Wondrous molluscs

Public voting for "Mollusc of the Year 2022" starts today

In 2021, the Great Paper Boat (Argonauta argo) was the winner – from today, five other mollusc species are competing in a public vote for the title “Mollusc of the Year 2022”. They were selected from around 50 nominations from all over the world, by a jury of scientists from the Senckenberg Natural History Museum Frankfurt, the LOEWE Centre for Translational Biodiversity Genomics (TBG) and the worldwide society for mollusc research (Unitas Malacolgica). For the winning species, the entire genetic information will be decoded.

Hardly any group of living organism is as diverse and species-rich as molluscs, which form the second largest animal phylum after arthropods. But as much as they differ in size, shape, behaviour and preferred habitats: What they have in common is that they have neither bones nor teeth and their bodies consist of a head, a “foot” – a strong muscle for locomotion – and a sac for the intestines. Most species live in the water.

Although molluscs evolved about 500 million years ago, they are still one of the largely unexplored groups of animals, especially from a genomic point of view. Many species are even still waiting to be discovered. There is also a lot of information missing that could help to understand their evolutionary development, relationships, adaptations and behavioural patterns. While the decoding of the genetic material of many other animal tribes is in full swing, there are only a few species among the molluscs whose genome has been completely sequenced.

This is where the international “Mollusc of the Year” competition comes in, which was launched at the end of 2020 by scientists from the Senckenberg Natural History Museum, the LOEWE Centre for Translational Biodiversity Genomics (TBG) and Unitas Malacologica, the worldwide society for mollusc research. “Our goal is to draw more attention to molluscs and make them better known,” explains Dr Carola Greve, laboratory manager at the LOEWE Centre TBG. “Last year we were very surprised and pleased to see how many interesting and rare species were nominated by researchers, but also from the public. Now we are excited about the new competition!”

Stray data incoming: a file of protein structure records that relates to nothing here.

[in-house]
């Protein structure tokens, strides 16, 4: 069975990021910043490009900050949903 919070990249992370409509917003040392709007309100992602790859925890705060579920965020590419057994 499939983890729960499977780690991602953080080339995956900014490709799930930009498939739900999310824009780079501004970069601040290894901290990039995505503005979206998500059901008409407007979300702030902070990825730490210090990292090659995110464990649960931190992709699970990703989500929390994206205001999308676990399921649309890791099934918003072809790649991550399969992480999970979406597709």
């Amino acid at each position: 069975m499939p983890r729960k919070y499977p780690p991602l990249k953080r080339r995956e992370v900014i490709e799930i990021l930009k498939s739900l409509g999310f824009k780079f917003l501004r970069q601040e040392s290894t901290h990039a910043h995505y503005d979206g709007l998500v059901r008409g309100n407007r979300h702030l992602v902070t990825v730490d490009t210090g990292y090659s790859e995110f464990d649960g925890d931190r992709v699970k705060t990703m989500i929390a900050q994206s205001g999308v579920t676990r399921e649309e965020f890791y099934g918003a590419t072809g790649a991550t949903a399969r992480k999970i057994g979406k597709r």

Dr Julia Sigwart, Section Head of the Department of Malacology at the Senckenberg Natural History Museum Frankfurt, emphasises: “With this project, we want to promote research on different mollusc species. The analysis of the genomes provides important insights into their evolution and adaptation strategies. Therefore, the entire genome of the mollusc that wins the competition will be sequenced via the LOEWE Centre TBG.”

Among the five nominated species are three species of snails, one species of mollusc and one barge-foot, commonly known as elephant’s tusk shell. The snails are represented by the delicate, transparent sea butterfly (Cymbulia peronii), a sediment snail with a conical, evenly structured shell (Telescopium telescopium) and a colourful, air-breathing land snail (Polymita picta). Marine bivalves include shell-less shipworms (Teredo navalis), which digest wood and play a key role in the global carbon cycle by processing plant biomass in the oceans. The barge-foot (Fustiaria rubescens) lives in the seabed and its long shell shape is reminiscent of a small elephant’s tusk.

Voting will take place from 25 February until 15 March 2022 at 23:59 (CET) on the website of the LOEWE Centre TBG under the link https://tbg.senckenberg.de/molluscoftheyear-2022/. Interesting information about the nominated molluscs is also compiled there. The “Mollusc of the Year 2022” will be announced on 18 March 2022.

Information on the previous year’s competition (2021): https://tbg.senckenberg.de/molluscoftheyear-2021/


Press Material

The sea butterfly Cymbulia peronii, a transparent snail, uses its side extensions like wings to swim with in the plankton of the open sea.

Foto: Linda Ianniello